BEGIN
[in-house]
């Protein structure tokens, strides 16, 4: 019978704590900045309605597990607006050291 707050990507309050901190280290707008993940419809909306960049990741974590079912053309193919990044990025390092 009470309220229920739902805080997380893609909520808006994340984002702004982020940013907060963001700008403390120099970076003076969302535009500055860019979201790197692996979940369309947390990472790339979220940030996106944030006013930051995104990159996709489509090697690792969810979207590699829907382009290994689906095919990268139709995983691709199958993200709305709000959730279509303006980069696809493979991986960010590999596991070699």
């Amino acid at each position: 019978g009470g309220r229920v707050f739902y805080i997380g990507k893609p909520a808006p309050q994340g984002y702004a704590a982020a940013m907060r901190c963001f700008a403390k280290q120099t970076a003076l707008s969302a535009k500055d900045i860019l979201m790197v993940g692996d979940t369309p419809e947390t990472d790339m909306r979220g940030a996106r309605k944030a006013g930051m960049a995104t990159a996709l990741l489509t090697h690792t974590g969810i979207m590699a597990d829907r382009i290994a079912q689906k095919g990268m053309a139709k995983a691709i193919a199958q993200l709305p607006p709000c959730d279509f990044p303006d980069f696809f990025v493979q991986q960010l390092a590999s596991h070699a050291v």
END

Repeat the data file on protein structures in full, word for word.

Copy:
[in-house]
């Protein structure tokens, strides 16, 4: 019978704590900045309605597990607006050291 707050990507309050901190280290707008993940419809909306960049990741974590079912053309193919990044990025390092 009470309220229920739902805080997380893609909520808006994340984002702004982020940013907060963001700008403390120099970076003076969302535009500055860019979201790197692996979940369309947390990472790339979220940030996106944030006013930051995104990159996709489509090697690792969810979207590699829907382009290994689906095919990268139709995983691709199958993200709305709000959730279509303006980069696809493979991986960010590999596991070699």
């Amino acid at each position: 019978g009470g309220r229920v707050f739902y805080i997380g990507k893609p909520a808006p309050q994340g984002y702004a704590a982020a940013m907060r901190c963001f700008a403390k280290q120099t970076a003076l707008s969302a535009k500055d900045i860019l979201m790197v993940g692996d979940t369309p419809e947390t990472d790339m909306r979220g940030a996106r309605k944030a006013g930051m960049a995104t990159a996709l990741l489509t090697h690792t974590g969810i979207m590699a597990d829907r382009i290994a079912q689906k095919g990268m053309a139709k995983a691709i193919a199958q993200l709305p607006p709000c959730d279509f990044p303006d980069f696809f990025v493979q991986q960010l390092a590999s596991h070699a050291v």